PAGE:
29 September 2013

Philipp's Daughters: Emancipation

On the next day we departed and came to Caesarea, and we entered the house of Philip the evangelist, who was one of the seven, and stayed with him. He had four unmarried daughters, who prophesied. (Acts 21:8-9)

There is neither Jew nor Greek, there is neither slave nor free, there is no male and female, for you are all one in Christ Jesus. (Galatians 3:28)

I may be a woman,
but that does not decide my fate -
for the Spirit of God
has set me free.

No longer bound
to hearth and home,
no longer is marriage
the sole option for me,
no longer my purpose
child-bearing alone -
for the Spirit of God
has chosen me.

I will not be silenced
or voiceless anymore:
I have a message from God.
I will not be second-class,
worthless or ignored:
for I am a daughter of God.
In Him there is no woman,
in Him there is no man,
no servant or free,
no Jew or Greek,
but all one in Christ
and Christ in us.

I may be a woman
but that makes me no less
in the eyes of the Lord.
I may be a woman
but that will not keep me
from preaching His Word
of salvation for all -
for the Spirit of God
is working in me.

_____________________________________________________

[January 2013]

Christianity did a lot for women's rights, actually. If you look at these girls, for instance: they were unmarried (not dependent on a husband), and they were prophetesses (they actually had something important to say and could say it). Something new in a culture where marriage was usually the only option for a woman, and where women had hardly anything to say (or they did, but no one listened)!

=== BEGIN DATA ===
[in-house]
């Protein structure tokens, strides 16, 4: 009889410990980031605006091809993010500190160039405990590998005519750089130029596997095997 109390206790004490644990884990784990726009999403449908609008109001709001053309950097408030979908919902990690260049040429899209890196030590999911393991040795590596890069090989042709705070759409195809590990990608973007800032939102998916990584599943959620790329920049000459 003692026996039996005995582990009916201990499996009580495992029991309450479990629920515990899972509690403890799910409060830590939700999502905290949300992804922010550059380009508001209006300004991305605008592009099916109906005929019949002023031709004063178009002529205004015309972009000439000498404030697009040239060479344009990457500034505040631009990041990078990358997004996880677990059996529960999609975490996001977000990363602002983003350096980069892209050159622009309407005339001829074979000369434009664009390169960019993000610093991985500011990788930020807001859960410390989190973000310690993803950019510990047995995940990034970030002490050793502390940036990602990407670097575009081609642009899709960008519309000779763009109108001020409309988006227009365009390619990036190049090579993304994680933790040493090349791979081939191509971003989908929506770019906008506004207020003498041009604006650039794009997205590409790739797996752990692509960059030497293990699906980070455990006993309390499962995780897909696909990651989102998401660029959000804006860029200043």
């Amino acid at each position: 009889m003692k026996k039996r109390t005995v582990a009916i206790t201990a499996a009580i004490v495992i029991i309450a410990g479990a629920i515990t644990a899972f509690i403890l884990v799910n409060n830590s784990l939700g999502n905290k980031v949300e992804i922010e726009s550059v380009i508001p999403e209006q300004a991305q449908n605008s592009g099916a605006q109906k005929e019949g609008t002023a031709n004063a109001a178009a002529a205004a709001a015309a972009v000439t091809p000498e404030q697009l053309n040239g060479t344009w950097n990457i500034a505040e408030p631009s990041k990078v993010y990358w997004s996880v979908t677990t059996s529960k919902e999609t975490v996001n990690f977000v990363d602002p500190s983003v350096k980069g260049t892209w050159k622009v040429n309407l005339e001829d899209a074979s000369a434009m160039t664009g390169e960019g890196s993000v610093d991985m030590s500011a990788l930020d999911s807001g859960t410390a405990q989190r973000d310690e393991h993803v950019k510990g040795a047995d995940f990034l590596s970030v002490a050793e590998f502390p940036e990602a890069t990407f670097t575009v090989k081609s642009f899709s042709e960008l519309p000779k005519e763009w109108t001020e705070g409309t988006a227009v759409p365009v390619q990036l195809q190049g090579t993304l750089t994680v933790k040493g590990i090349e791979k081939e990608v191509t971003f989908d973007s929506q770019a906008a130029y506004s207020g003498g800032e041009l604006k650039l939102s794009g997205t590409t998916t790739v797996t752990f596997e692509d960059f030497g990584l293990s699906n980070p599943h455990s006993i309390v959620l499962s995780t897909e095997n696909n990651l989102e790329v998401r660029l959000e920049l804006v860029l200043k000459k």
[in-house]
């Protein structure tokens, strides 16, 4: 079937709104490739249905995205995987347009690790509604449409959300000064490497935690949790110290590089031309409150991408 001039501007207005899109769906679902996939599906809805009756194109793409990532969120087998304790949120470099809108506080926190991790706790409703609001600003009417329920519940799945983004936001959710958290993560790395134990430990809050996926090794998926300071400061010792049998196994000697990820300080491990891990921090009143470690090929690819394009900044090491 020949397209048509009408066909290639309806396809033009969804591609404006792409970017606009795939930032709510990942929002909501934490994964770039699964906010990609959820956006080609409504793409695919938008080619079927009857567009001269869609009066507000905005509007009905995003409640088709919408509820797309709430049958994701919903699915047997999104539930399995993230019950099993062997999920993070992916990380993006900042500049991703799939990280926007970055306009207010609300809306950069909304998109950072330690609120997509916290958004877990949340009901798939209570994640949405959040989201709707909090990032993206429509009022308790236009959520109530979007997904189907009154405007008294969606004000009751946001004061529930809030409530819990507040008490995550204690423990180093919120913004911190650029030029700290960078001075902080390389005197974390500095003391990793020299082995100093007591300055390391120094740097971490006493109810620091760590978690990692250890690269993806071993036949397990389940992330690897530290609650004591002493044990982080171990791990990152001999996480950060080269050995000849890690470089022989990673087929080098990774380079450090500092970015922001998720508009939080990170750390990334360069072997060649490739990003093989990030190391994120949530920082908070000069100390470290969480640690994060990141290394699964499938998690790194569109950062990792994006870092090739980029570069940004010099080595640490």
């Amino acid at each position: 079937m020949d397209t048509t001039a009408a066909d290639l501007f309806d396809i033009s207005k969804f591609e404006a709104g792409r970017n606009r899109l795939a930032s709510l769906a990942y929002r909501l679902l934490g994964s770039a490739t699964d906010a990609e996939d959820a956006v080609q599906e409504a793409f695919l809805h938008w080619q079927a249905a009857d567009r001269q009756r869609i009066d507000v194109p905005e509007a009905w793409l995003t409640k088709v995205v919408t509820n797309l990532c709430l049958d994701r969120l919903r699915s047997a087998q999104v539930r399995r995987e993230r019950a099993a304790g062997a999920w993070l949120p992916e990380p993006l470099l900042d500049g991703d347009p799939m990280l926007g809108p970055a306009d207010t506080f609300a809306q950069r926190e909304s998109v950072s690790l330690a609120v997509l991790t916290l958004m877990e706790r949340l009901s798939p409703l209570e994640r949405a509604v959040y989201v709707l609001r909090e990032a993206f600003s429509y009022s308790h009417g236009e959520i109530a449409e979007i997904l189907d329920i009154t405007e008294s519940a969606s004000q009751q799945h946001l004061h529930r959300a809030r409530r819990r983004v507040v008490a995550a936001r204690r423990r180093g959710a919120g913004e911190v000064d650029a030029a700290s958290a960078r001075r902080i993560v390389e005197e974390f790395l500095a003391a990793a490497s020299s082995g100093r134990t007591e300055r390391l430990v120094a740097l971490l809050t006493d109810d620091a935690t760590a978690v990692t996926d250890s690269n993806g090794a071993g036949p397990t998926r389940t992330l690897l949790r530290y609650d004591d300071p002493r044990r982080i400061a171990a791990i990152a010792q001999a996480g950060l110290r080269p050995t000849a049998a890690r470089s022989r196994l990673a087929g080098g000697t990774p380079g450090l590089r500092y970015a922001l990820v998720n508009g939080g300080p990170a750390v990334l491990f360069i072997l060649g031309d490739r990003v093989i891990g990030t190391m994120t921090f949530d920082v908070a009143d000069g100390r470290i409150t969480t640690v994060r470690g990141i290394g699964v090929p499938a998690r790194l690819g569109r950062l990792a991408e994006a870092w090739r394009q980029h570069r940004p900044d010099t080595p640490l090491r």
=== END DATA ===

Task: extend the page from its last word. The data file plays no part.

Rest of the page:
In the church, women actually had a chance to participate and a chance to be heard. Because God gives equally of His Spirit to men and to women, and calls both men and women to His service. Something that keeps getting lost a bit in the church (sadly) but that has kept reappearing, e.g. with nuns or women missionaries who were very involved. In fact, in the 19th Century women missionaries had a lot more freedom than the women who stayed at home - being allowed to preach, for instance, and take over leadership roles.

There are Christians who have trouble with "feminism". I think it depends how feminism is defined. I believe that what happened at Pentecost - the Spirit being given to women too and not just men - was a major step in emancipation. God empowers women for His service - not just men. We are equally important, and can be equally involved.

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